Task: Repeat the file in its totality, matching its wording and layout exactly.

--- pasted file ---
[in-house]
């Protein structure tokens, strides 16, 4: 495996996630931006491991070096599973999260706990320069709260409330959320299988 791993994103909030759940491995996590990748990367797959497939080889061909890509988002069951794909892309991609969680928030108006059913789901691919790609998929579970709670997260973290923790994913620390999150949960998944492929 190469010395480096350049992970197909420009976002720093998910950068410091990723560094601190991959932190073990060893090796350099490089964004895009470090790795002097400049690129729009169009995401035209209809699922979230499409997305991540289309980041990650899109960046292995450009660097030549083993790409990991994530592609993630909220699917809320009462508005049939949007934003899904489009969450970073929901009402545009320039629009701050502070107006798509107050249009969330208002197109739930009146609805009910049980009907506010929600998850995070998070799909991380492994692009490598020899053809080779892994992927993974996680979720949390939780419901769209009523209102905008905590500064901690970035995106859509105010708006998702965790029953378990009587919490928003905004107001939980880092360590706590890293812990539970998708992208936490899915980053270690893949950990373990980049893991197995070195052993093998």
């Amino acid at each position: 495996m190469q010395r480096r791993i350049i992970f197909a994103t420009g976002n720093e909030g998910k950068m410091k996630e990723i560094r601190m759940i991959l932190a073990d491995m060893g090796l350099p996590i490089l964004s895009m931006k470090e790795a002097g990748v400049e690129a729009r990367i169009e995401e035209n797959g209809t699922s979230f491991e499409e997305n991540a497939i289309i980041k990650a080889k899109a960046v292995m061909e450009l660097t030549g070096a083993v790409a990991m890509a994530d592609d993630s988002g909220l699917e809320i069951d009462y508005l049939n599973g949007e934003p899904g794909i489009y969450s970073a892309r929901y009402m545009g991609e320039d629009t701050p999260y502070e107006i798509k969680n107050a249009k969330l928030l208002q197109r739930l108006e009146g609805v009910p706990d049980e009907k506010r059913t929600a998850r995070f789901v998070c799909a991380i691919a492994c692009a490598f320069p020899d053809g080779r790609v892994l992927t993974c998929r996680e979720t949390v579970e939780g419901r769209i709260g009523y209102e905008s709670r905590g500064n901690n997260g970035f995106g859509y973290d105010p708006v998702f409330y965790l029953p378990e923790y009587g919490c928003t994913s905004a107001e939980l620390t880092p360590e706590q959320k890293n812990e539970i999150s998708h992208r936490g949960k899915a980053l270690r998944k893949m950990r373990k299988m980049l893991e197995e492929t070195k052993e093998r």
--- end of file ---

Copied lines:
[in-house]
């Protein structure tokens, strides 16, 4: 495996996630931006491991070096599973999260706990320069709260409330959320299988 791993994103909030759940491995996590990748990367797959497939080889061909890509988002069951794909892309991609969680928030108006059913789901691919790609998929579970709670997260973290923790994913620390999150949960998944492929 190469010395480096350049992970197909420009976002720093998910950068410091990723560094601190991959932190073990060893090796350099490089964004895009470090790795002097400049690129729009169009995401035209209809699922979230499409997305991540289309980041990650899109960046292995450009660097030549083993790409990991994530592609993630909220699917809320009462508005049939949007934003899904489009969450970073929901009402545009320039629009701050502070107006798509107050249009969330208002197109739930009146609805009910049980009907506010929600998850995070998070799909991380492994692009490598020899053809080779892994992927993974996680979720949390939780419901769209009523209102905008905590500064901690970035995106859509105010708006998702965790029953378990009587919490928003905004107001939980880092360590706590890293812990539970998708992208936490899915980053270690893949950990373990980049893991197995070195052993093998």
């Amino acid at each position: 495996m190469q010395r480096r791993i350049i992970f197909a994103t420009g976002n720093e909030g998910k950068m410091k996630e990723i560094r601190m759940i991959l932190a073990d491995m060893g090796l350099p996590i490089l964004s895009m931006k470090e790795a002097g990748v400049e690129a729009r990367i169009e995401e035209n797959g209809t699922s979230f491991e499409e997305n991540a497939i289309i980041k990650a080889k899109a960046v292995m061909e450009l660097t030549g070096a083993v790409a990991m890509a994530d592609d993630s988002g909220l699917e809320i069951d009462y508005l049939n599973g949007e934003p899904g794909i489009y969450s970073a892309r929901y009402m545009g991609e320039d629009t701050p999260y502070e107006i798509k969680n107050a249009k969330l928030l208002q197109r739930l108006e009146g609805v009910p706990d049980e009907k506010r059913t929600a998850r995070f789901v998070c799909a991380i691919a492994c692009a490598f320069p020899d053809g080779r790609v892994l992927t993974c998929r996680e979720t949390v579970e939780g419901r769209i709260g009523y209102e905008s709670r905590g500064n901690n997260g970035f995106g859509y973290d105010p708006v998702f409330y965790l029953p378990e923790y009587g919490c928003t994913s905004a107001e939980l620390t880092p360590e706590q959320k890293n812990e539970i999150s998708h992208r936490g949960k899915a980053l270690r998944k893949m950990r373990k299988m980049l893991e197995e492929t070195k052993e093998r």